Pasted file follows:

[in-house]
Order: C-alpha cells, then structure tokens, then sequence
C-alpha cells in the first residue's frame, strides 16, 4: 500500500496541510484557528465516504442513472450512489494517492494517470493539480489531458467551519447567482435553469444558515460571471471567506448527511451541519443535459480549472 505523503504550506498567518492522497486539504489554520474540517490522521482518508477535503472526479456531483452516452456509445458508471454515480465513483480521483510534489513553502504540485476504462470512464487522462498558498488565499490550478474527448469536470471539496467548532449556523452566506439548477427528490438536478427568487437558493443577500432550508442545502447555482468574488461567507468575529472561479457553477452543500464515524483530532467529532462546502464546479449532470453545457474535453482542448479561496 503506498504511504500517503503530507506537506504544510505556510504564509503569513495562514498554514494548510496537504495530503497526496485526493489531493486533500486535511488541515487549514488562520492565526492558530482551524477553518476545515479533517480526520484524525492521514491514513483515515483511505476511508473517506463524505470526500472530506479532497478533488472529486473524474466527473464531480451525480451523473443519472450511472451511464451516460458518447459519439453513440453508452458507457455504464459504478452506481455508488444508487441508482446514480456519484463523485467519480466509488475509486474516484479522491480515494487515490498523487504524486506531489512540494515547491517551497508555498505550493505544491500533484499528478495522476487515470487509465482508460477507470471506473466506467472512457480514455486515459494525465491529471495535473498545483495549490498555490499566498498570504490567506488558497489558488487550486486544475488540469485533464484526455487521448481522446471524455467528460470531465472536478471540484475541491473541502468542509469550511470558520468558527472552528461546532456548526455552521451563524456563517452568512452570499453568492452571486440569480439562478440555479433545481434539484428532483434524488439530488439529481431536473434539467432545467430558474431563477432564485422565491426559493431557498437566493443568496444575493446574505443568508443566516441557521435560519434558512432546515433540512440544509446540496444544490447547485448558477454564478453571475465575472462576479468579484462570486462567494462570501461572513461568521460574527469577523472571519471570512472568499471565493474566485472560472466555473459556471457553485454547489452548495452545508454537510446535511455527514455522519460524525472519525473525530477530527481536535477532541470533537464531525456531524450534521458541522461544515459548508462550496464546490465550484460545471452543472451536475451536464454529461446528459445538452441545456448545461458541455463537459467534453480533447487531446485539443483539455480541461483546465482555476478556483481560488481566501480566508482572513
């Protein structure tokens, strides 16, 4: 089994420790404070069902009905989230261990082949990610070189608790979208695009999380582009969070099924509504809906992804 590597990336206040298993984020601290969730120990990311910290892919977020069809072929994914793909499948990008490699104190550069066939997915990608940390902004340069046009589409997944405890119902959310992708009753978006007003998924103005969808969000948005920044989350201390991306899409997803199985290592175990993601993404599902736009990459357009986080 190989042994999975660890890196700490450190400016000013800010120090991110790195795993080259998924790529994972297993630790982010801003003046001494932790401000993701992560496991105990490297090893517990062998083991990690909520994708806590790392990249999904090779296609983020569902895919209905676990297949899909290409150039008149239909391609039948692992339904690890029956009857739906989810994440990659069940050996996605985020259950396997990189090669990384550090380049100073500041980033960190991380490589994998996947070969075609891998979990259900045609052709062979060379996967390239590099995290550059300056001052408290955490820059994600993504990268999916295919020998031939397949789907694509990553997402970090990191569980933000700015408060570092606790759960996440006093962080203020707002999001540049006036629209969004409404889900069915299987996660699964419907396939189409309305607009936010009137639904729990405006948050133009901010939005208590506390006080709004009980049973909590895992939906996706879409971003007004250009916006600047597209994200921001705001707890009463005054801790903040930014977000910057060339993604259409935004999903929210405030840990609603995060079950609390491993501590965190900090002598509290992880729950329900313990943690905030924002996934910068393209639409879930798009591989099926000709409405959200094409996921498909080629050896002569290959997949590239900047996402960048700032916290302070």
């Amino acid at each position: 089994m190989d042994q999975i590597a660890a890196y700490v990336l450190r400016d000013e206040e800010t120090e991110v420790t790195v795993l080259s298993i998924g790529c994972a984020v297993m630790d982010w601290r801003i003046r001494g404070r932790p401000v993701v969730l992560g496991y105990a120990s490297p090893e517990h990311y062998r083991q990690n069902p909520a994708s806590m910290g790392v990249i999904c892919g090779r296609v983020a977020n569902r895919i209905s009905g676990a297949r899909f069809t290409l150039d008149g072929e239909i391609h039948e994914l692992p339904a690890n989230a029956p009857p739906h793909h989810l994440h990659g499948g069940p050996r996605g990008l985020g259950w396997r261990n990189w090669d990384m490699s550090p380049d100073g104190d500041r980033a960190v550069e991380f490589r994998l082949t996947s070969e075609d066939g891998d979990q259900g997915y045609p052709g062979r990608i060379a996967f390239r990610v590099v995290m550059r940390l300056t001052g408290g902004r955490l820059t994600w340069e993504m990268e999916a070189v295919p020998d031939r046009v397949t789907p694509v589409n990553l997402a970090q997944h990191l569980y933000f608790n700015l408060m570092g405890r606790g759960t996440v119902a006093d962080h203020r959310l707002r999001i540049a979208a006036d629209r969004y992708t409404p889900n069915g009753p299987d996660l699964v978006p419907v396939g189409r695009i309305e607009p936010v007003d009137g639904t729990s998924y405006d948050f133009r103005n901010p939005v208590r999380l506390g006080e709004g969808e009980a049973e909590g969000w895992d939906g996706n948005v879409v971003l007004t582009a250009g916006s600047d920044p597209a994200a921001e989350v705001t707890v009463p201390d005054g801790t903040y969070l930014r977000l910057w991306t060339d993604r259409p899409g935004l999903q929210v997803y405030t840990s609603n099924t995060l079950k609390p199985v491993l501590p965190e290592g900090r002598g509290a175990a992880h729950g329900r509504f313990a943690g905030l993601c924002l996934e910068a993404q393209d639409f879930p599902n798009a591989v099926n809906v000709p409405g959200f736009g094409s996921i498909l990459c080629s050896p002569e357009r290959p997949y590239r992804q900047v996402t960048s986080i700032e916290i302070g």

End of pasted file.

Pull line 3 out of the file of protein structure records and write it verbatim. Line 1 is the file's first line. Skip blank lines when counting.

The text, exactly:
C-alpha cells in the first residue's frame, strides 16, 4: 500500500496541510484557528465516504442513472450512489494517492494517470493539480489531458467551519447567482435553469444558515460571471471567506448527511451541519443535459480549472 505523503504550506498567518492522497486539504489554520474540517490522521482518508477535503472526479456531483452516452456509445458508471454515480465513483480521483510534489513553502504540485476504462470512464487522462498558498488565499490550478474527448469536470471539496467548532449556523452566506439548477427528490438536478427568487437558493443577500432550508442545502447555482468574488461567507468575529472561479457553477452543500464515524483530532467529532462546502464546479449532470453545457474535453482542448479561496 503506498504511504500517503503530507506537506504544510505556510504564509503569513495562514498554514494548510496537504495530503497526496485526493489531493486533500486535511488541515487549514488562520492565526492558530482551524477553518476545515479533517480526520484524525492521514491514513483515515483511505476511508473517506463524505470526500472530506479532497478533488472529486473524474466527473464531480451525480451523473443519472450511472451511464451516460458518447459519439453513440453508452458507457455504464459504478452506481455508488444508487441508482446514480456519484463523485467519480466509488475509486474516484479522491480515494487515490498523487504524486506531489512540494515547491517551497508555498505550493505544491500533484499528478495522476487515470487509465482508460477507470471506473466506467472512457480514455486515459494525465491529471495535473498545483495549490498555490499566498498570504490567506488558497489558488487550486486544475488540469485533464484526455487521448481522446471524455467528460470531465472536478471540484475541491473541502468542509469550511470558520468558527472552528461546532456548526455552521451563524456563517452568512452570499453568492452571486440569480439562478440555479433545481434539484428532483434524488439530488439529481431536473434539467432545467430558474431563477432564485422565491426559493431557498437566493443568496444575493446574505443568508443566516441557521435560519434558512432546515433540512440544509446540496444544490447547485448558477454564478453571475465575472462576479468579484462570486462567494462570501461572513461568521460574527469577523472571519471570512472568499471565493474566485472560472466555473459556471457553485454547489452548495452545508454537510446535511455527514455522519460524525472519525473525530477530527481536535477532541470533537464531525456531524450534521458541522461544515459548508462550496464546490465550484460545471452543472451536475451536464454529461446528459445538452441545456448545461458541455463537459467534453480533447487531446485539443483539455480541461483546465482555476478556483481560488481566501480566508482572513